T33A Shooting Star - Brewster, WA
Posted by: Groundspeak Premium Member T0SHEA
N 48° 05.948 W 119° 46.751
11U E 293091 N 5331055
Quick Description: With the Legion to its north and the fire hall to its south, this T33 is mounted as if taking off for a flight over the Columbia River.
Location: Washington, United States
Date Posted: 2/7/2019 3:42:57 PM
Waymark Code: WM1019K
Published By: Groundspeak Premium Member DougK
Views: 1

Long Description:
It was the Legion, Columbia Post #97, which was responsible for erecting the T33 in their parking lot on July 30, 1997. Bearing tail number 5-29667 and serial number 51-4259, the T33 was built by Lockheed Aircraft and delivered to the United States Air Force on February 5, 1952. Its tail marking indicates that its most recent duty was with the Air National Guard. The tail number on this aircraft is incorrect and should be 51-4259.

Following is a bit of the T33's history.

Lockheed T-33A Shooting Star
The T-33 was created as a trainer for P-80 pilots. It has served in the air forces of more than 30 countries for almost 40 years, becoming one of the most widely used trainers in history. A Lockheed vice-president initially suggested this trainer, but the Air Force did not authorize work until the P-80 accident rate was seen to be too high.

The T-33 was developed by modifying the United States first operational jet fighter, the P-80 (later the F-80) Shooting Star -- one of the many successful designs produced by Kelly Johnson’s team at the Lockheed “Skunk Works.” Originally called the TP-80C, the T-33 made its first flight in March 1948 piloted by Tony LeVier. This plane was intended for pilots experienced with flying propeller driven aircraft. The design for the trainer was accomplished by lengthening the fuselage of the P-80, adding a second seat, and using a larger engine to increase the thrust from 4,000 to 5,200 lbs.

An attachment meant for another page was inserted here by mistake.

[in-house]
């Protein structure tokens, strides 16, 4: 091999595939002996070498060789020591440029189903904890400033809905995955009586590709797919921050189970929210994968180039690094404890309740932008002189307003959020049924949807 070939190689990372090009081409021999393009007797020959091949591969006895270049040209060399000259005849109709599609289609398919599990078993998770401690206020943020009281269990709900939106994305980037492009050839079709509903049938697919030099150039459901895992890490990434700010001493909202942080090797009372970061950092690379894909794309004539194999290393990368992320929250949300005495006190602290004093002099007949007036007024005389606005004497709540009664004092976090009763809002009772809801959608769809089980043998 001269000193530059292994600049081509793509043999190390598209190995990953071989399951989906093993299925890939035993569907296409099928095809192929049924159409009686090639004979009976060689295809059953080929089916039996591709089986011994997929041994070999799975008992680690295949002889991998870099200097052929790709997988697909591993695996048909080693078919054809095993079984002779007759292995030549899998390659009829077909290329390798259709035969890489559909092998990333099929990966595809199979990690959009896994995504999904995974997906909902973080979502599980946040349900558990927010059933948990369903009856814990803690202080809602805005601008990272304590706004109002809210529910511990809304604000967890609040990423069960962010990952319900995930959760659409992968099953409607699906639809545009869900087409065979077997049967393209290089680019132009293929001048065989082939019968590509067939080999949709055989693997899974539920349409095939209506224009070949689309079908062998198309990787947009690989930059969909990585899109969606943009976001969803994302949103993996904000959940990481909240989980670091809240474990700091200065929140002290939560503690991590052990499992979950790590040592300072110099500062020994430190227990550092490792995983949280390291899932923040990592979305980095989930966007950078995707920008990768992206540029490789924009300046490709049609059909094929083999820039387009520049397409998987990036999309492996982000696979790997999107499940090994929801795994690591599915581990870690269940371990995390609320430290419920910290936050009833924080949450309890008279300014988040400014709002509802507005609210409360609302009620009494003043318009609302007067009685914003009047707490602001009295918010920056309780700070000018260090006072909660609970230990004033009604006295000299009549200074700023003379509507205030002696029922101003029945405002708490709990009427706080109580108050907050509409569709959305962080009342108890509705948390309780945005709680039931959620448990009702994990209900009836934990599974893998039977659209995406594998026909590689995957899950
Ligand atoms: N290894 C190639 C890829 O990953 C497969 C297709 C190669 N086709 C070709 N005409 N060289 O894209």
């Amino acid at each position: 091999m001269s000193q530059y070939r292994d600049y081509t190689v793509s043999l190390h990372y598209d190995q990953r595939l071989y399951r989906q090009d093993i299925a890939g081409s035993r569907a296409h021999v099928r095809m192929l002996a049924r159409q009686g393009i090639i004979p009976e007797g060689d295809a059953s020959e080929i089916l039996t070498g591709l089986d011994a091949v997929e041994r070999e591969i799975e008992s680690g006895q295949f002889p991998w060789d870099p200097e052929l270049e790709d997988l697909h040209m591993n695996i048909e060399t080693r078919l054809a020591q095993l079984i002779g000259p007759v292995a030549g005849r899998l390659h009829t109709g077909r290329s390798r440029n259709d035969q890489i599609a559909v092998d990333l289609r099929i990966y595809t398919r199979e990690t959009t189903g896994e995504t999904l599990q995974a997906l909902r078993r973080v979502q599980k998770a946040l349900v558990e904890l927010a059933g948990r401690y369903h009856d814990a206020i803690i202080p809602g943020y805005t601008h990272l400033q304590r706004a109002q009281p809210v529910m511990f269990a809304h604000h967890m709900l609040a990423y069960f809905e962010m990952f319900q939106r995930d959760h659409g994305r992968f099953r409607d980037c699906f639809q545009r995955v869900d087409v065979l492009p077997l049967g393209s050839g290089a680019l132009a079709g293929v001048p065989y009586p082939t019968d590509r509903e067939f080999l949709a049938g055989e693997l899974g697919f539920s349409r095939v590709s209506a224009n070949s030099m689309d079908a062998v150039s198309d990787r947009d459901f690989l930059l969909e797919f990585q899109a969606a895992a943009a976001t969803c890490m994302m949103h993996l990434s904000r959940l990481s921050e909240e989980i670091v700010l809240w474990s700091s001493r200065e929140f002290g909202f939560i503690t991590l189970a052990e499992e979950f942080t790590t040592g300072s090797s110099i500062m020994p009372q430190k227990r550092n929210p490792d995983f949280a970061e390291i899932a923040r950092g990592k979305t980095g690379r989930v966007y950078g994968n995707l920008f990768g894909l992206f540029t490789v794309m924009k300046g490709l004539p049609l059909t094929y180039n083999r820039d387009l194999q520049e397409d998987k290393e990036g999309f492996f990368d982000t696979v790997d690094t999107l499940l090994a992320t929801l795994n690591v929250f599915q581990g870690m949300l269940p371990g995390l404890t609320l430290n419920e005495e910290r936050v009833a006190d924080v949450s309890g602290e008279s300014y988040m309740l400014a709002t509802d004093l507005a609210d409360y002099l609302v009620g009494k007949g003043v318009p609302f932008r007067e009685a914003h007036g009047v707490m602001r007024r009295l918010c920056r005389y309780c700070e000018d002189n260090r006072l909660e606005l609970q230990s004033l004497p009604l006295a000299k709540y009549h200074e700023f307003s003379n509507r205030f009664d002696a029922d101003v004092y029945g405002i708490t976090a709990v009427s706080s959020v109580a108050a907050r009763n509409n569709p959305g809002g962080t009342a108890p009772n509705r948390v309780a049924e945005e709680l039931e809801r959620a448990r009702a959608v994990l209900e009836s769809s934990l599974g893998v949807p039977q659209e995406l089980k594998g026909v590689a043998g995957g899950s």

The first production plane was delivered to the Air Force in August 1948. The TP-80C designation was changed to T-33A in May 1949. The U.S. Navy had a version, designated the TV-2, that was the first trainer used for both carrier and land based operations. Interestingly, the trainer flew better than the original P-80. Later versions were powered by an Allison J33-A-35 single-shaft, turbojet engine, so that the trainer climbed faster, cruised better and was slightly faster than the fighter version.

A total of 5,691 T-33s were built by Lockheed between 1948 and 1959. In the 1950s, Canada satisfied their need for a trainer by initially using the Lockheed T-33A. In 1955, the RCAF began using a version built by Canadair under license from Lockheed. Canadair built 656 planes. Japan also had the need for a two place jet trainer and Kawasaki was licensed to build its own version eventually manufacturing 210 aircraft.
From the Experimental Aircraft Association

Photo goes Here

Type of Aircraft: (make/model): T33A Shooting Star

Tail Number: (S/N): 5-29667 (s/n - 51-4259)

Construction:: original aircraft

Location (park, airport, museum, etc.): Brewster Legion parking lot

inside / outside: inside

Access restrictions:
None noted

Other Information:: Not listed

Visit Instructions:
Photo of aircraft (required - will be interesting to see if the aircraft is ever repainted or progress if being restored)
Photo of serial number (required unless there is not one or it is a replica)
Photo(s) of any artwork on the aircraft (optional but interesting)

Tell why you are visiting this waymark along with any other interesting facts or personal experiences about the aircraft not already mentioned.
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